London


Our hotel was conveniently located in Westminister near almost everything. We were within easy walking distance of Westminister Abbey, Big Ben, Buckingham Palace, St. James Park and Victoria Station. This last is particularly important because we had to lug suitcases in from Gatwick Airport. Lugging suitcases is one of the major problems facing travel and we did a lot of it, but we did it. We made it fine to Victoria Station on the train from Gatwick and we rested there, got our London travel pass, ate, and started to our hotel. We should have walked or taken a cab but we made the mistake of taking the tube (subway) one stop to the St. James Park station. This was our "home" station for our stay, it was just about 1 1/2 blocks from our hotel, but the trouble of lugging suitcases on and off the subway train was not worth the saved steps, to say nothing of the stairs we had to go down and up. But we made it.


Here is our hotel in London, the St. Ermins.

For some reason they didn't have a 'regular' room for us, so we were upgraded to an 'executive' room. It wasn't all that much bigger, but we had some nice perks. The room was on the 1st floor, so we didn't have to use the elevators (lifts). Europe has come a long way since the war, but they have not mastered the elevator. Small and slow, and no freight elevators. We even had white robes for our use in our rooms while we were there. The hostess came in every evening and turned down our bed and put candy on the nightstand, along with a package of shortbread. We had coffee (or tea) and shortbread every evening when we returned to the hotel.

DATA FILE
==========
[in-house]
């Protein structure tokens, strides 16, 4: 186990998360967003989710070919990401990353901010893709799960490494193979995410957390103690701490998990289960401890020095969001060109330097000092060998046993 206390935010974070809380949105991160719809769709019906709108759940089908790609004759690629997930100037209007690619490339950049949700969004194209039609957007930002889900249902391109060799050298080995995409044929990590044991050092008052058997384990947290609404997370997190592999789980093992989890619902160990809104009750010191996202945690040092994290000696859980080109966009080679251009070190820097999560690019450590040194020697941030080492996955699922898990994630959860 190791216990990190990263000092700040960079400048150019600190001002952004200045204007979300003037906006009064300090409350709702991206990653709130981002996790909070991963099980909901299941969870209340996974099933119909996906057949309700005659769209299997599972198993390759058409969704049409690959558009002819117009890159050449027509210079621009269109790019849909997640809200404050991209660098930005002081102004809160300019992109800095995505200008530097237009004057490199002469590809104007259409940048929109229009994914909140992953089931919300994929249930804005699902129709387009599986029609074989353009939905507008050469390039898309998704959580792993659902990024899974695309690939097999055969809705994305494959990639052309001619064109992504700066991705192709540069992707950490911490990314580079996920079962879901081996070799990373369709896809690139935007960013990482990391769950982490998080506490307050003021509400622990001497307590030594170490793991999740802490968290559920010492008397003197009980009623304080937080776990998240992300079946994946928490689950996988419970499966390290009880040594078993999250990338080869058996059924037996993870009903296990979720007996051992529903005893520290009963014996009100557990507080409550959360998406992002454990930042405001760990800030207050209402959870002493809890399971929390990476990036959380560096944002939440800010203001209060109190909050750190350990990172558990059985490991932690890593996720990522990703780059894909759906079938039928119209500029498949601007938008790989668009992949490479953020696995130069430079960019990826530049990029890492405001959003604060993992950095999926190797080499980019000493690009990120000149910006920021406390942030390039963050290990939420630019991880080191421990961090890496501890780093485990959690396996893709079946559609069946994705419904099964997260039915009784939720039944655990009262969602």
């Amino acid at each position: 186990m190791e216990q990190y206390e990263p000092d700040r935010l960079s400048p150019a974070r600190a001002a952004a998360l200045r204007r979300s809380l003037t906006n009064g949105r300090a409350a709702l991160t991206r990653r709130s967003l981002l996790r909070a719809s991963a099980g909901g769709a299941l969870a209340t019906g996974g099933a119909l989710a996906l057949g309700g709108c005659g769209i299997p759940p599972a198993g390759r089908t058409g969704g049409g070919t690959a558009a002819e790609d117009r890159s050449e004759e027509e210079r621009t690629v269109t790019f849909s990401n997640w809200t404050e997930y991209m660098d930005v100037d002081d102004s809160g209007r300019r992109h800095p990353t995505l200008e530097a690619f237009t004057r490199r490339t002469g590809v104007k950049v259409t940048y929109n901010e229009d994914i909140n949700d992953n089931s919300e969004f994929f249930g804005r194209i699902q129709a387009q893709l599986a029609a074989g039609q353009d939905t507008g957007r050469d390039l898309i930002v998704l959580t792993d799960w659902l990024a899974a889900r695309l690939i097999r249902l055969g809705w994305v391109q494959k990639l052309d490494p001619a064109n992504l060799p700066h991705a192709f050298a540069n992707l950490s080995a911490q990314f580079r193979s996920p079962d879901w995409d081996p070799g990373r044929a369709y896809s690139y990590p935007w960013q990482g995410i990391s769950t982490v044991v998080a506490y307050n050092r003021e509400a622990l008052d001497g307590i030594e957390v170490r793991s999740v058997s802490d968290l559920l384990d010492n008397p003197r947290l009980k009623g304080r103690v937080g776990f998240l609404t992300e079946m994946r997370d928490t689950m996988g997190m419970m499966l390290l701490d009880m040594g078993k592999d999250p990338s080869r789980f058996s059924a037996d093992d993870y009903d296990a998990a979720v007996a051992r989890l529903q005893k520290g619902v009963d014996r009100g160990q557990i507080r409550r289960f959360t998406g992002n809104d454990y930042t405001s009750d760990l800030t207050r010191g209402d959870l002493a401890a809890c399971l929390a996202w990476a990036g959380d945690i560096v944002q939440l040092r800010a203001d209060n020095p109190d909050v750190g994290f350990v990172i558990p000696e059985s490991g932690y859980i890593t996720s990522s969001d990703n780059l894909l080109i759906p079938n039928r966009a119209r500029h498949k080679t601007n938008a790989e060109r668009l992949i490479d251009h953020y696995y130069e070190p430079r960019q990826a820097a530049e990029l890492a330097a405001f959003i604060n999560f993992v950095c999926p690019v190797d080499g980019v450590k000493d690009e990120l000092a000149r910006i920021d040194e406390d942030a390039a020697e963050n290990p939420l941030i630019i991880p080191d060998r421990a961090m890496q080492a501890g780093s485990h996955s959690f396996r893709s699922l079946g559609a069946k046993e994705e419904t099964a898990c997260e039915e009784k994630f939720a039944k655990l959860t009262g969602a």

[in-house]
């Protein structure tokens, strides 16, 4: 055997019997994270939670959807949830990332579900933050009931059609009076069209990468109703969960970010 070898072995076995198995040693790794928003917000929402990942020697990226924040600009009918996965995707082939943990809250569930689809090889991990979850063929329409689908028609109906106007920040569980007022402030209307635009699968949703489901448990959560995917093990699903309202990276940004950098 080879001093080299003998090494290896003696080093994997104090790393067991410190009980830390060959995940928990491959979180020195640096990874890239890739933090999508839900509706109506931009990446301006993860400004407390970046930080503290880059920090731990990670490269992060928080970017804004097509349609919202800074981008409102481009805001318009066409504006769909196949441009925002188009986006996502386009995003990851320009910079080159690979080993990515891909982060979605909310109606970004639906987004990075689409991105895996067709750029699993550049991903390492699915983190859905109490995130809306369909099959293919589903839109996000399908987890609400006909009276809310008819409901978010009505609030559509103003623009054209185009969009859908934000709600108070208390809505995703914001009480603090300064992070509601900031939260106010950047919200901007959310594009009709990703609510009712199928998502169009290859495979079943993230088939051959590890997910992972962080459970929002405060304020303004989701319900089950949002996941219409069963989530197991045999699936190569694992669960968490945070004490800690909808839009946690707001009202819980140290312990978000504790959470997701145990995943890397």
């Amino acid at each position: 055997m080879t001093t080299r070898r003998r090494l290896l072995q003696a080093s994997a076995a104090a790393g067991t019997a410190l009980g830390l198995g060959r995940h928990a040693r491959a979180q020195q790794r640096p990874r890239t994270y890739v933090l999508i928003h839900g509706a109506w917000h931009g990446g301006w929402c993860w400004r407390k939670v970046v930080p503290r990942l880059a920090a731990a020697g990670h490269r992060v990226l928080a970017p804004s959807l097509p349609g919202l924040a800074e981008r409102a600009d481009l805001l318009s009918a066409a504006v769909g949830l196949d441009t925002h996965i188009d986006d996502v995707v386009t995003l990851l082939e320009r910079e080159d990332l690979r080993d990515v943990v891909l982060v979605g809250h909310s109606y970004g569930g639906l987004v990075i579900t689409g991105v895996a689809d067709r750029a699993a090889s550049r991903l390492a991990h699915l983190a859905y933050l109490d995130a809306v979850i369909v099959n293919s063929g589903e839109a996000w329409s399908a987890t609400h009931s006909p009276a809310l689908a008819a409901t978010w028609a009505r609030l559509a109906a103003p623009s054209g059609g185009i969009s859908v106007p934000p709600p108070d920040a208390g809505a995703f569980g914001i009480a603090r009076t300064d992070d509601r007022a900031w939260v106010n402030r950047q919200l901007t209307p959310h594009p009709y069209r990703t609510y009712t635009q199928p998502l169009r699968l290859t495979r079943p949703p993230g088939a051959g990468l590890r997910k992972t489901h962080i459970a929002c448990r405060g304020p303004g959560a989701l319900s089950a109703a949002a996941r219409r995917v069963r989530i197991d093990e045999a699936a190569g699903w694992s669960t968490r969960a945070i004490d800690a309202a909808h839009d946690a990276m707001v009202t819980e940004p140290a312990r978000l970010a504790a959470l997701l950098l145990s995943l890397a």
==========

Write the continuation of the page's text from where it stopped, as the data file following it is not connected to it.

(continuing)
To cure "jet lag" we stayed up all day without a nap. Since I almost never sleep on airplanes it made for a long day. We did general sight seeing and a lot of walking. We explored St. James Park and Trafalgar Square, Kensington Gardens and Hyde Park and the small food market close to the hotel. There is a lot to be said for staying in one place for a week. For one, you can unpack your suitcase. And you become familiar with the neighborhood. We got very good at finding the most direct subway route to our destinations.

Both Glenda and I had been to London before, so we shied away, for the most part, from the normal tourist attractions. We didn't visit Westminister Abbey or the Tower of London or the British Museum, but we did want to go to the Tate Museum. For one thing, the Tate is now in two parts. The regular Tate Museum building now houses the British collection and the new phase is called the Tate Modern. It is housed is a former power plant on the wrong side of the Thames River. That is the side opposite everything else. Strides have been made to improve the opposite side, the big Ferris wheel that was built for the Y2K celebration is opposite Big Ben, and a new footbridge has been built straight to the Tate Modern.

I might mention that the Tate is an art museum, so the Tate Modern has - surprise - modern art. Modern is defined as the last 100 years so it is basically 20th century art. Very impressive and very tiring. We took 2 days at the Tate Modern and one day at the Tate British. It was our main museum 'thing' for this trip.

I also enjoyed rediscovering the things I most like about London. Magnums (ice creams on a stick, sold all over Europe but not in the USA) and Strongbow Cider. The cider is on tap in the pubs and I was able to enjoy a pint with pub meals. Glenda doesn't drink, but she allowed me an occasional glass of wine and my cider. :-) We ate breakfast in the hotel (included) and some meals in pubs and some in restaurants. London is expensive and we wanted our money to go elsewhere, so we were cautious.